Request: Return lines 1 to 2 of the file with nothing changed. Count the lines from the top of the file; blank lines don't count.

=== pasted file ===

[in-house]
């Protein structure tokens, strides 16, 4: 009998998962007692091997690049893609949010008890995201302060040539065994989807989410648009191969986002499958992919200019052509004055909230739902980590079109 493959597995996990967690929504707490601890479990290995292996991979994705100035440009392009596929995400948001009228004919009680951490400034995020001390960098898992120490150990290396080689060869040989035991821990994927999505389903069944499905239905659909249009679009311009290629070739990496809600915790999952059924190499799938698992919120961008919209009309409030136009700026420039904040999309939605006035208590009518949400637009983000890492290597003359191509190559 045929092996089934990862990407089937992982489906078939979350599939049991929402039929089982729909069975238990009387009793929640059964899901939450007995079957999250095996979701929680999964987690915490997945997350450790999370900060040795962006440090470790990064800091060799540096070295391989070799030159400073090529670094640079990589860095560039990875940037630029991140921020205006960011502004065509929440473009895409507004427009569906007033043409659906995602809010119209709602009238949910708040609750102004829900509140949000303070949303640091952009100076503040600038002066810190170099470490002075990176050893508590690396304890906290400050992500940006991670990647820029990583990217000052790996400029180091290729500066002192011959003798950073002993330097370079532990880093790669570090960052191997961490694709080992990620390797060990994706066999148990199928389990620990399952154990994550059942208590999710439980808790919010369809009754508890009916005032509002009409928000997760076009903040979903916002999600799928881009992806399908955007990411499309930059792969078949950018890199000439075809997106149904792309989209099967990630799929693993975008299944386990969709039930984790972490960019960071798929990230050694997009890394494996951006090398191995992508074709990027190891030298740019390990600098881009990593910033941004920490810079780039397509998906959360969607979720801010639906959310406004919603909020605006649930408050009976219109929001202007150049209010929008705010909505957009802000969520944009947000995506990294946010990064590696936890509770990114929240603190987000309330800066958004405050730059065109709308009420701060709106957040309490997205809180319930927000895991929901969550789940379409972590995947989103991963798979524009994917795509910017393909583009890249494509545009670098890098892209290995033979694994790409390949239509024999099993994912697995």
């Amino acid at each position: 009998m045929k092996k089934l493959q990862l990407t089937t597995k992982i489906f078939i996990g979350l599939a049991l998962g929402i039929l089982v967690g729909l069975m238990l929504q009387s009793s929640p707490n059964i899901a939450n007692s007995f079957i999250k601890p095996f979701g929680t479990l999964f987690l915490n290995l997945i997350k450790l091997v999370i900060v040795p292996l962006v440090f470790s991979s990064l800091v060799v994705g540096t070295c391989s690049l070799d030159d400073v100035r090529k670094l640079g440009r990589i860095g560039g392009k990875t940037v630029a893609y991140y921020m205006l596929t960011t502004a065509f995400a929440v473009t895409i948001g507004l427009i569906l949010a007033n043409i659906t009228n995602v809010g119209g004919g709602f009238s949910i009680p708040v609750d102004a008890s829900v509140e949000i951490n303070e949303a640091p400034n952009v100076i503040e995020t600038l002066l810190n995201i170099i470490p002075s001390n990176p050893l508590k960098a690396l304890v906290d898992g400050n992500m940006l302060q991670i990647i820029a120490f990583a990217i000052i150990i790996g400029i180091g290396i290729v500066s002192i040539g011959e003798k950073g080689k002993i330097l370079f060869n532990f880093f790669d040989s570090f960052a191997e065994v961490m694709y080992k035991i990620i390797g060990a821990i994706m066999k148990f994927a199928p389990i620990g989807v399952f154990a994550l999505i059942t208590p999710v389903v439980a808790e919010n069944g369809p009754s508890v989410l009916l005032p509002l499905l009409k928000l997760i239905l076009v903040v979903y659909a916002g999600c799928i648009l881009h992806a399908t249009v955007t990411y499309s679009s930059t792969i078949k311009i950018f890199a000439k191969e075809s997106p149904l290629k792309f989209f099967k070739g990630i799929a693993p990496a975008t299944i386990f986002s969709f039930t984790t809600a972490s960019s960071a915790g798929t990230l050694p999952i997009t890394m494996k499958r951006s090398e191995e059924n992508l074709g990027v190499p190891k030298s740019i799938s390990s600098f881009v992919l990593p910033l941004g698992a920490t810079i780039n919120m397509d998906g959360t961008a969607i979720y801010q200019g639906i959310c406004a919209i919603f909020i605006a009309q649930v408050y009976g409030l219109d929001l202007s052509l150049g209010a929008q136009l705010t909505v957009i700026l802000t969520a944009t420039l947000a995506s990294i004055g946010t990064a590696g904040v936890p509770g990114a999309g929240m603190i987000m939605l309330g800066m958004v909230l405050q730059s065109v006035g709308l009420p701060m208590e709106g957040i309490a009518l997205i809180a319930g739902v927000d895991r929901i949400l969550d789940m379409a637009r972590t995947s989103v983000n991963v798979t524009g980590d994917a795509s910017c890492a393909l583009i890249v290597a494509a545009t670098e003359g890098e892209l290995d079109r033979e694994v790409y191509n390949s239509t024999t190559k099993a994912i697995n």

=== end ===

[in-house]
């Protein structure tokens, strides 16, 4: 009998998962007692091997690049893609949010008890995201302060040539065994989807989410648009191969986002499958992919200019052509004055909230739902980590079109 493959597995996990967690929504707490601890479990290995292996991979994705100035440009392009596929995400948001009228004919009680951490400034995020001390960098898992120490150990290396080689060869040989035991821990994927999505389903069944499905239905659909249009679009311009290629070739990496809600915790999952059924190499799938698992919120961008919209009309409030136009700026420039904040999309939605006035208590009518949400637009983000890492290597003359191509190559 045929092996089934990862990407089937992982489906078939979350599939049991929402039929089982729909069975238990009387009793929640059964899901939450007995079957999250095996979701929680999964987690915490997945997350450790999370900060040795962006440090470790990064800091060799540096070295391989070799030159400073090529670094640079990589860095560039990875940037630029991140921020205006960011502004065509929440473009895409507004427009569906007033043409659906995602809010119209709602009238949910708040609750102004829900509140949000303070949303640091952009100076503040600038002066810190170099470490002075990176050893508590690396304890906290400050992500940006991670990647820029990583990217000052790996400029180091290729500066002192011959003798950073002993330097370079532990880093790669570090960052191997961490694709080992990620390797060990994706066999148990199928389990620990399952154990994550059942208590999710439980808790919010369809009754508890009916005032509002009409928000997760076009903040979903916002999600799928881009992806399908955007990411499309930059792969078949950018890199000439075809997106149904792309989209099967990630799929693993975008299944386990969709039930984790972490960019960071798929990230050694997009890394494996951006090398191995992508074709990027190891030298740019390990600098881009990593910033941004920490810079780039397509998906959360969607979720801010639906959310406004919603909020605006649930408050009976219109929001202007150049209010929008705010909505957009802000969520944009947000995506990294946010990064590696936890509770990114929240603190987000309330800066958004405050730059065109709308009420701060709106957040309490997205809180319930927000895991929901969550789940379409972590995947989103991963798979524009994917795509910017393909583009890249494509545009670098890098892209290995033979694994790409390949239509024999099993994912697995």